As much as we talk about sustainability and decreasing the amount of waste we create – especially in the U.S. – we still throw away an estimated 1 trillion disposable plates and utensils every year IN THE U.S. Old habits die hard. Conveniences do, too.
But, a little company from New York has a solution. They’ve created a new line of disposables made from fallen leaves. Well, fallen leaves and steam, actually.
Meet VerTerra™ Dinnerware, environmentally-friendly plates, bowls, and serving dishes made in South Asia from 100% renewable and compostable fallen palm leaves, steam, heat and pressure. The manufacturing process for the beautiful and unique pieces requires no chemicals, no waxes, no dyes, no harmful toxins (like lacquers, glues, etc.), and no additives. They are safe to eat from and safe to return to the earth. In fact, they bio-degrade in just 2 months.
The VerTerra™ line of dinnerware includes bowls and plates in a variety of sizes. They’re sturdy enough for soups but light-weight like any other disposable. The pieces currently offered from Instawares.com range from 35 cents for a 6”x6” square soup bowl to 58 cents for a 3.5” round dipping bowl.
As pickled and preserved homegrown-foods continue to grow in popularity, it’s only natural that beverages with similar flavor profiles and origins would become more popular, too.
We recently highlighted shrub cocktails, the pre-colonial era, vinegar-based mixers and mixed drinks that are bubbling under the trend radar, but they’re not the only sour offering available at the bar. Sour beer recipes originating from 18th century Europe (and earlier) have a growing fan base among trend-driving craft beer aficionados all across America.
“Sour” beers aren’t necessarily sour in flavor. They’re tart, fruity, and crisp, made so by bacteria added after the fermenting process. Before modern, sterile food processing became the norm, wild yeast and bacteria were just part of the beer brewing process. Today, most brewers who create sour beer add select souring agents in a fairly controlled fashion, but there are some who stick with tradition, allowing natural bacteria and yeast to work their unpredictable magic.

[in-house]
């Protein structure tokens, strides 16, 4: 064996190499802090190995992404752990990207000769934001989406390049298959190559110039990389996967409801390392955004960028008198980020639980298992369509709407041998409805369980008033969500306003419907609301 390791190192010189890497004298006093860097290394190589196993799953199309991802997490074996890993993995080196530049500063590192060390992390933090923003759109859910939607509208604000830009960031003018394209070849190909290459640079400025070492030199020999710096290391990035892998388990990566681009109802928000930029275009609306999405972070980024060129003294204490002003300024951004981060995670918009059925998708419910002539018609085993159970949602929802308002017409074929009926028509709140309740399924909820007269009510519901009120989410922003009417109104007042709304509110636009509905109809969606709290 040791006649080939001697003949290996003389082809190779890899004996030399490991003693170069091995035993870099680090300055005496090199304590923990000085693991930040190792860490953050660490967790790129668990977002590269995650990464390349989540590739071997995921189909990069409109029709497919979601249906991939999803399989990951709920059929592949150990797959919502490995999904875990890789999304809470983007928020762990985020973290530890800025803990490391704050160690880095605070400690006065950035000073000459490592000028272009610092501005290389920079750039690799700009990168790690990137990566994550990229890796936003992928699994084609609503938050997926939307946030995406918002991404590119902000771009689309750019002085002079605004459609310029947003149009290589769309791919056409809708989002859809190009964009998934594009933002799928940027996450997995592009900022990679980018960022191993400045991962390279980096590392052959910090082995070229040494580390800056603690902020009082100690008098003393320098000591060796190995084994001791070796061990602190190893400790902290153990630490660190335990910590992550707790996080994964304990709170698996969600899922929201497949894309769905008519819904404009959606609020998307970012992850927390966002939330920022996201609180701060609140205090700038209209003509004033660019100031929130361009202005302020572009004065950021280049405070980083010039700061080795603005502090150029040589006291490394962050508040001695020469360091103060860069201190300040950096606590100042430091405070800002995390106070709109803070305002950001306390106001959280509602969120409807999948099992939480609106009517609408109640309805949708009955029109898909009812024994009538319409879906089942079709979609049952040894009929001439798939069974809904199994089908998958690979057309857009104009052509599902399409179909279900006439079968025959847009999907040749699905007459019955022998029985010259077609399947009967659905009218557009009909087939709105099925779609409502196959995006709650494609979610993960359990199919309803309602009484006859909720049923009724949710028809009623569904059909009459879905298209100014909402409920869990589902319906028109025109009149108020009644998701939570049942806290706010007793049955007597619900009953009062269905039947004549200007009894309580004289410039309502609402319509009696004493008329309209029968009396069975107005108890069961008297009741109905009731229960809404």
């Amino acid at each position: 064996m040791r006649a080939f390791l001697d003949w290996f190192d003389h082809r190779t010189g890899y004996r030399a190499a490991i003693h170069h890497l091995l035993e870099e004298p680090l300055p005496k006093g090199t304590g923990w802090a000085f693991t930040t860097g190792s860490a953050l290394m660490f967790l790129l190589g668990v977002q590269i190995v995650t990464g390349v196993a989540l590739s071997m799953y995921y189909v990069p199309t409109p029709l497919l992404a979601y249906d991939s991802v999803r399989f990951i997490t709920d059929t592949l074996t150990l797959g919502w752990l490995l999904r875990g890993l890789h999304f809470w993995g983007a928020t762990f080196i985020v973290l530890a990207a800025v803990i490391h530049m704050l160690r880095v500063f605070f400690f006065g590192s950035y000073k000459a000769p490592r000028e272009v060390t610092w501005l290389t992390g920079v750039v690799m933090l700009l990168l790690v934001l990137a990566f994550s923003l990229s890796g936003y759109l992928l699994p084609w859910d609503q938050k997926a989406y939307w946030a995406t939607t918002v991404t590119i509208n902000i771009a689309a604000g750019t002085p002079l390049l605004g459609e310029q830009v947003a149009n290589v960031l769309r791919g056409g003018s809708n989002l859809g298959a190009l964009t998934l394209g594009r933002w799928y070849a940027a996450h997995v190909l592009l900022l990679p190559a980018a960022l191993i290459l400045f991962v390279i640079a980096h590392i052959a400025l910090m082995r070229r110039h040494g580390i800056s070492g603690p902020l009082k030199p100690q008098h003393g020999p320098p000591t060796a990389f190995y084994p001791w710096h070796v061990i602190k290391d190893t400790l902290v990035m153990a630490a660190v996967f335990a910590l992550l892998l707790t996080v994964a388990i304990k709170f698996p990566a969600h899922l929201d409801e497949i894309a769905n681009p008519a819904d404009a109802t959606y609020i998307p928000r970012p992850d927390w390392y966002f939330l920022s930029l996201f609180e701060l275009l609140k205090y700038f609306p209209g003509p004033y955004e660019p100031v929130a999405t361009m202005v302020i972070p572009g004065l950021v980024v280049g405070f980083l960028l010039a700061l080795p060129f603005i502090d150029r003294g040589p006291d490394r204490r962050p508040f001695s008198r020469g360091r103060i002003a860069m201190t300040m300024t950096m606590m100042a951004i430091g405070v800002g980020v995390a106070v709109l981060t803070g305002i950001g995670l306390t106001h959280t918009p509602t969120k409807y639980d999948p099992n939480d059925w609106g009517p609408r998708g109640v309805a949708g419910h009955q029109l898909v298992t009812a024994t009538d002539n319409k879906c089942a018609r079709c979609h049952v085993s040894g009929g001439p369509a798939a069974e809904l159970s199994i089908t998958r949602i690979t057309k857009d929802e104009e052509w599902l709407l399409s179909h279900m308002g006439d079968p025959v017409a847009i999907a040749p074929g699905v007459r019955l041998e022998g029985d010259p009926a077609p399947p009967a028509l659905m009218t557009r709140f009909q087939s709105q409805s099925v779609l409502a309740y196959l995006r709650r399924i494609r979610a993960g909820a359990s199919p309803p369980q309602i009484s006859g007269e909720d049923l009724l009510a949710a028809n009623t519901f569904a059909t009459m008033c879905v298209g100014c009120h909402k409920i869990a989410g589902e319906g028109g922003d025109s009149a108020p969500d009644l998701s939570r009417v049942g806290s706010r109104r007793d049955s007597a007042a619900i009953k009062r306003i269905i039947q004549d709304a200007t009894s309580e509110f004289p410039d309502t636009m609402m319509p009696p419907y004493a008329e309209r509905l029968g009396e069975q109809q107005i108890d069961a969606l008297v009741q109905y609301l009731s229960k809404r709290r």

The dog days of summer are near, get to know what sour beers are available from your local craft brewers and lock in a selection for your own beer menu. Their crisp flavors, effervescence, and traditionally low alcohol by volume are ideal for craft beer aficionados who like to while away hot summer days at their favorite watering hole. Pilsner glasses suffice for serving sour beers, but flutes can highlight their coolness and carbonation, and snifters can intensify their aromas.
Peanut Butter on Toast No. 3
5″ x 7″, oil on board
by Rosemary Lucy Consentino
Publications from San Francisco to London have called it so it must be true: the next big thing is toast. Artisanal toast. Since it’s selling at $3 to $4 per slice, it might just be the next big thing to boost your profit margin.
Think of toast as a vehicle for other delicious things and the possibilities become endless. Slice it Texas-sized or extra-thin and top it with freshly-churned butter, grandma’s homemade preserves, local honey, soft cheese and savory herbs. Cinnamon and sugar. Nutella.
Italy has been doing bruschetta and crostini topped with everything from tomatoes to prosciutto for thousands of years.
Of course, there’s an endless variety of breads for toasting! Basic white bread. Sprouted bread. Whole grain bread. Sweet cake-like breads. Breakfast breads with dried fruit already baked in. Toast is an American comfort food in its simplest form and it fits current consumer passions for handcrafted and highly-nutritious eats. Plus it’s portable and easy for snacking.
As a hip new menu item, toast has gotten a lot of criticism but, in reality, toast fits into every time of day and goes with everything from espresso to dinner. It’s easy to make and an easy investment. Even the smallest food service business can find the budget and counter space for a vertical toaster or toaster oven. When every guest acknowledges the greatness of toast, upgrade to a conveyor toaster that can toast dozens of slices in no time at all.